High resolution RTI dataset of a Portus Brick stamp

Although we captured this data in 2011 we were unable to process the ten test images until the VIPS PTM fitter was given to us, as we still had the same issue with processing images with a height of over 4000px. In order to produce these images, the Gigapan images had to be processed in a specific way. Kolor Autopano Giga was used to stitch the separate images but rather than batch process the Gigapan images automatically, I processed one and saved the control points. As different lighting positions were used it meant that certain RGB values would differ in each image and it could have affected the positioning of the images (if processed automatically) which in turn would affect the RTI dataset. Having a saved version of the control points that the software uses to stitch the dataset together meant that each separate light position image would be processed in exactly the same way and follows standard procedure within any RTI documentation.

Having now completed a test with these ten images my attention turned to completing a full RTI capture. I successfully managed to complete this several  months ago using the same set up as we had at Portus. The below image shows the data capture in process with the Gigapan, object and shiny ball all being in a fixed position with only the light source truly moving.

GigaRTI setup using a Gigpan and mounted flash

Gigapan RTI set up for a 18th Century brick stamp

The item recorded within this follow up test capture was a brick stamp from the 18th century. The brick stamp belongs to Penny Copeland and was chosen because it has a great level of detail engraved into at the time of its firing. The brick I confess was recorded upside down but the intention of this data capture was to test if the VIPS PTM fitter could process a large number of images. The object was recorded using our Nikon D800e camera (36px) and a 200mm lens. The data capture took place in our dedicated imaging lab allowing us to have the camera set up far enough away from the object to avoid lens distortion problems. In total 42 seperate RTI images were captured and then processed. As I had used an even higher resolution camera and a lens that focused on very small detail, I was able to produce two separate rendered images using the same methodology discussed earlier. I was therefore able to produce images that could be used in a RTI dataset at resolutions of one gigapixel (one billion pixels) and two gigapixel (two billion pixels) and examples of these datasets can be seen below. These were then processed via the Cultural Heritage Imaging RTI builder in order to generate lp files and then run directly within the VIPS PTM fitter. This took some time to process because of the file size but we were able to produce PTM files of both. Having produced the datasets we encountered another problem in that we could not open the files as the standard RTI viewer runs out of virtual memory. The one gigapixel RTI file size is 8.52gb! Although this is problematic, I am currently working with the University’s supercomputer department, Iridis, in order to create a GUI that will enable us to open the dataset and the ACRG are currently working on developing a new web based RTI viewer that will enable online sharing of these datasets. Once this has been completed I will add a follow up blog post showing the RTI rendered images.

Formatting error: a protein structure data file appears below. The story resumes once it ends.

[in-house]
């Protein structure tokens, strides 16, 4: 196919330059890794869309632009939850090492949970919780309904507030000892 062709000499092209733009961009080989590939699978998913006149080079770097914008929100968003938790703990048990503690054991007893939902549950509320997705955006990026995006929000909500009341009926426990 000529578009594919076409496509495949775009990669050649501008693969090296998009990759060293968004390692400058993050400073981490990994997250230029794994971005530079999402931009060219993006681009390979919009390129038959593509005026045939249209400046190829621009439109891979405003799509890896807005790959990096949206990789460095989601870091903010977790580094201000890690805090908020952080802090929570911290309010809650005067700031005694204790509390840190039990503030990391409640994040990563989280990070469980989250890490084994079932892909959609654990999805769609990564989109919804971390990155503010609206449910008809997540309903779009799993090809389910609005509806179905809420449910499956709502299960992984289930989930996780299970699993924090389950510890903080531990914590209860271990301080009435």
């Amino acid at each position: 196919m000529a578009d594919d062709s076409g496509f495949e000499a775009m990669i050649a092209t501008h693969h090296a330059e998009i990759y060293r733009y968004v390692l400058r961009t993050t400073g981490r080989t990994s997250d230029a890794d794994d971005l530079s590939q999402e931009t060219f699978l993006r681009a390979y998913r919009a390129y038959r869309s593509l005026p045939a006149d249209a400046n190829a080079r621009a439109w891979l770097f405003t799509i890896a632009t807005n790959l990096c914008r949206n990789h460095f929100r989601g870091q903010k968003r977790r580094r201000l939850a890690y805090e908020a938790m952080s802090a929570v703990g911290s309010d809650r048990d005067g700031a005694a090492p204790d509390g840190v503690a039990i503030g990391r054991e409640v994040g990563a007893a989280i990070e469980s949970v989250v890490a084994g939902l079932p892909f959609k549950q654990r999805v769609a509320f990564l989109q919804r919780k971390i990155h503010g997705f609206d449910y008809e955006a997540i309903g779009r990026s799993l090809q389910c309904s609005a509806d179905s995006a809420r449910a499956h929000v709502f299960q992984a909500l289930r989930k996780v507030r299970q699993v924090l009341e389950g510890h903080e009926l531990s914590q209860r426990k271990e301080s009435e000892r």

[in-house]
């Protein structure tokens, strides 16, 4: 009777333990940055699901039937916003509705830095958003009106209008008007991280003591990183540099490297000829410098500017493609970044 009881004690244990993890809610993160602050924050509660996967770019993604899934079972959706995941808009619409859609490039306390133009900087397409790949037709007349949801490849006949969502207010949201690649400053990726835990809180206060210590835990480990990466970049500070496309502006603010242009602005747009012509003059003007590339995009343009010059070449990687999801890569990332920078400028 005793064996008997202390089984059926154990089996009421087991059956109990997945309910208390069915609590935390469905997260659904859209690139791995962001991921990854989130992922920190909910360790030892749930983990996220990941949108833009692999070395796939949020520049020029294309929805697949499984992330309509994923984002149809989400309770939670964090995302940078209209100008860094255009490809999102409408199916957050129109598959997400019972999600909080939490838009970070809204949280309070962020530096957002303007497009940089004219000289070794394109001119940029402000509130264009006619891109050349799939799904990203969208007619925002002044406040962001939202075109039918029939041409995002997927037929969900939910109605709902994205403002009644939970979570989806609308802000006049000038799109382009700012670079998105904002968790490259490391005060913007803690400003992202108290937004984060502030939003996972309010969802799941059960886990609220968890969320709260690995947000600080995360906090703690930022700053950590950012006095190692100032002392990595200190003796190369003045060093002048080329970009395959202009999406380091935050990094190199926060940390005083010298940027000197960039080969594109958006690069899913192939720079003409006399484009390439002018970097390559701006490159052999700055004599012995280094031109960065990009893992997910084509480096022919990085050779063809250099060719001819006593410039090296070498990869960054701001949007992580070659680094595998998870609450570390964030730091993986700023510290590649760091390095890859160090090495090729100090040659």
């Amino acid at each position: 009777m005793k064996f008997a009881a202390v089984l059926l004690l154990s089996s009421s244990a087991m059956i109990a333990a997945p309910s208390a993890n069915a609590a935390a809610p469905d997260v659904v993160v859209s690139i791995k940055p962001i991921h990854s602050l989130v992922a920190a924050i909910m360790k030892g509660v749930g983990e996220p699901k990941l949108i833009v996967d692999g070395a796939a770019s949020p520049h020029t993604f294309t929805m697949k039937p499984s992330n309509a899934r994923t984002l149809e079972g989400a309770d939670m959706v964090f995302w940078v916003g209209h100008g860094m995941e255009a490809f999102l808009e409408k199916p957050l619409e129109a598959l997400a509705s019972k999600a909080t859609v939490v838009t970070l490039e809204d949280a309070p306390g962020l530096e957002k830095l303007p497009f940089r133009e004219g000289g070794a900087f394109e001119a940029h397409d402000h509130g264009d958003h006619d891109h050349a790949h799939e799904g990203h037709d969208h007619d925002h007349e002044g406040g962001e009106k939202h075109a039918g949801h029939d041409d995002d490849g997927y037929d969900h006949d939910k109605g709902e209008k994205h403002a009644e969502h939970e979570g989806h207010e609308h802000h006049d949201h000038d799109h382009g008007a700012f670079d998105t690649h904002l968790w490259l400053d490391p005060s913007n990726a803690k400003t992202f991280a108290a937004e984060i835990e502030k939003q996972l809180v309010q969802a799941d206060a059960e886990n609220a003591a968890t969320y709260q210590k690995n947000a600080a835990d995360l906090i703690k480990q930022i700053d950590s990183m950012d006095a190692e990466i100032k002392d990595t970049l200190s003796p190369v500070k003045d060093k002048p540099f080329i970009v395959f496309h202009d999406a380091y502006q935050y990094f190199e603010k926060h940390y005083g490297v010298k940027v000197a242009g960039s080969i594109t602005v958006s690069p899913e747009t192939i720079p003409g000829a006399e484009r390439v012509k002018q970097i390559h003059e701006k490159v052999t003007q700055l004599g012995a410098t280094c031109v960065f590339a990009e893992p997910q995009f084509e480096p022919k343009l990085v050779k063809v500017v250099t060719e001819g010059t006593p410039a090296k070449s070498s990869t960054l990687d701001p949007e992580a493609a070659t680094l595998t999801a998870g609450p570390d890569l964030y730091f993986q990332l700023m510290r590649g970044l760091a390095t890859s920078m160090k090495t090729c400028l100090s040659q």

One gigapixel RTI dataset. To view in full screen please visit the iip server where it is hosted

Two gigapixel RTI dataset.

In the mean time discovering that we are now able to process large datasets means that we can rethink our approach to how we use RTI within Cultural Heritage. The image resolution is always hard to calculate and this is especially true when considering the dataset that we have. Normally the number of lines per inch a camera can resolve at the sensor equates to the resolution of the image produced. Within our own data we are not using a single sensor but rather a sensory array so any calculation of resolution must be based as an expression of pixels at a particular point of the image. In the two gigapixel dataset we are able to calculate, using the scale provided within the image, that 1cm in the real world is represented by (is sampled into) 890 pixels. Therefore each pixel is 1/890 cm = 0.001123cm, Meaning that a pixel equates to 11 microns resolution. This resolution, if correct, means that we were able to capture and process a RTI dataset at a microscopic resolution without the need of a microscope and highlights the potential that this has within specific artefact studies. Of course this technique will not replace microscopic analysis but rather allow users to view larger areas using the same RTI analysis as usual, but then allow them to also have the microscopic detail if required.

The basic technique of this high resolution RTI data capture is still under development and much of the software is still being updated to incorporate the need for higher resolution images. At the ACRG we have taken this one stage further by producing a true gigapixel RTI dataset. This is of course an extreme and for most studies is not needed. However the technology and methodology now exists that will enable future researches to use this technique in whatever way they feel and with whatever image size they capture their data with. For those debating whether or not this next step in RTI is worthwhile, I will go back to my earlier question regarding the standing Roman marble inscription. What method should I use? Normal highlight RTI, Microscopic RTI or Gigapixel RTI? I will let you decide!